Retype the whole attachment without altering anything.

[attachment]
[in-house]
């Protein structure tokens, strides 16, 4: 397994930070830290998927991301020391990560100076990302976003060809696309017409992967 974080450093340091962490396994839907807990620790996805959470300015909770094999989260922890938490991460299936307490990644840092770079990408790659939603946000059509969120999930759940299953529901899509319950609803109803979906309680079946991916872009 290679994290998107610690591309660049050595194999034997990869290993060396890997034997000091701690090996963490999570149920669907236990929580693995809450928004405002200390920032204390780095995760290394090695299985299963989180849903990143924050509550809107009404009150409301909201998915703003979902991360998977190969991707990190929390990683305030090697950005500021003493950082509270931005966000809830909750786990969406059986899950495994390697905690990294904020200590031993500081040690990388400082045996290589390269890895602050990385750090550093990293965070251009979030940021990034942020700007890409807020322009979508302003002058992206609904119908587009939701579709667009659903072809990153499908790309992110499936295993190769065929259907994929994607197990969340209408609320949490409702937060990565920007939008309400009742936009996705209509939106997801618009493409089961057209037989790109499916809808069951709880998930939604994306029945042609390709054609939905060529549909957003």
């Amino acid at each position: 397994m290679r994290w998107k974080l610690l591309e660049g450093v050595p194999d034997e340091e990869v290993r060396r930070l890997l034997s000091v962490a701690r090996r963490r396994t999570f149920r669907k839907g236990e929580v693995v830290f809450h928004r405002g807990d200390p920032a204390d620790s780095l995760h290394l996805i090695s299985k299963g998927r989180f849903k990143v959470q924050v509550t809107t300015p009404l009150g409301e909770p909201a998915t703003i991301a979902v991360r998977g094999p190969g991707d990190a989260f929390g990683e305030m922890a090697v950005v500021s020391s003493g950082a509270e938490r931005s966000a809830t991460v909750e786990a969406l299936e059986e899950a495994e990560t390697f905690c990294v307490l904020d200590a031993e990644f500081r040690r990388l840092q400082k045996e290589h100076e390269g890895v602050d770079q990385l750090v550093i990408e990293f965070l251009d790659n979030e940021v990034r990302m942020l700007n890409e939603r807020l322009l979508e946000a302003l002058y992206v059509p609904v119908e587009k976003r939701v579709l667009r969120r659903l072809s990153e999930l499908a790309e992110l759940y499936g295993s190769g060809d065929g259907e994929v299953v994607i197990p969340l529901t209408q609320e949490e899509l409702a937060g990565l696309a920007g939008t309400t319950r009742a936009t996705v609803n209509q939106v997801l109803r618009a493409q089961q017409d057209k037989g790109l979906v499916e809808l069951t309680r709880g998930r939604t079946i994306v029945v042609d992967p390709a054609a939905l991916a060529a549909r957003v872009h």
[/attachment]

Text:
[in-house]
């Protein structure tokens, strides 16, 4: 397994930070830290998927991301020391990560100076990302976003060809696309017409992967 974080450093340091962490396994839907807990620790996805959470300015909770094999989260922890938490991460299936307490990644840092770079990408790659939603946000059509969120999930759940299953529901899509319950609803109803979906309680079946991916872009 290679994290998107610690591309660049050595194999034997990869290993060396890997034997000091701690090996963490999570149920669907236990929580693995809450928004405002200390920032204390780095995760290394090695299985299963989180849903990143924050509550809107009404009150409301909201998915703003979902991360998977190969991707990190929390990683305030090697950005500021003493950082509270931005966000809830909750786990969406059986899950495994390697905690990294904020200590031993500081040690990388400082045996290589390269890895602050990385750090550093990293965070251009979030940021990034942020700007890409807020322009979508302003002058992206609904119908587009939701579709667009659903072809990153499908790309992110499936295993190769065929259907994929994607197990969340209408609320949490409702937060990565920007939008309400009742936009996705209509939106997801618009493409089961057209037989790109499916809808069951709880998930939604994306029945042609390709054609939905060529549909957003």
């Amino acid at each position: 397994m290679r994290w998107k974080l610690l591309e660049g450093v050595p194999d034997e340091e990869v290993r060396r930070l890997l034997s000091v962490a701690r090996r963490r396994t999570f149920r669907k839907g236990e929580v693995v830290f809450h928004r405002g807990d200390p920032a204390d620790s780095l995760h290394l996805i090695s299985k299963g998927r989180f849903k990143v959470q924050v509550t809107t300015p009404l009150g409301e909770p909201a998915t703003i991301a979902v991360r998977g094999p190969g991707d990190a989260f929390g990683e305030m922890a090697v950005v500021s020391s003493g950082a509270e938490r931005s966000a809830t991460v909750e786990a969406l299936e059986e899950a495994e990560t390697f905690c990294v307490l904020d200590a031993e990644f500081r040690r990388l840092q400082k045996e290589h100076e390269g890895v602050d770079q990385l750090v550093i990408e990293f965070l251009d790659n979030e940021v990034r990302m942020l700007n890409e939603r807020l322009l979508e946000a302003l002058y992206v059509p609904v119908e587009k976003r939701v579709l667009r969120r659903l072809s990153e999930l499908a790309e992110l759940y499936g295993s190769g060809d065929g259907e994929v299953v994607i197990p969340l529901t209408q609320e949490e899509l409702a937060g990565l696309a920007g939008t309400t319950r009742a936009t996705v609803n209509q939106v997801l109803r618009a493409q089961q017409d057209k037989g790109l979906v499916e809808l069951t309680r709880g998930r939604t079946i994306v029945v042609d992967p390709a054609a939905l991916a060529a549909r957003v872009h």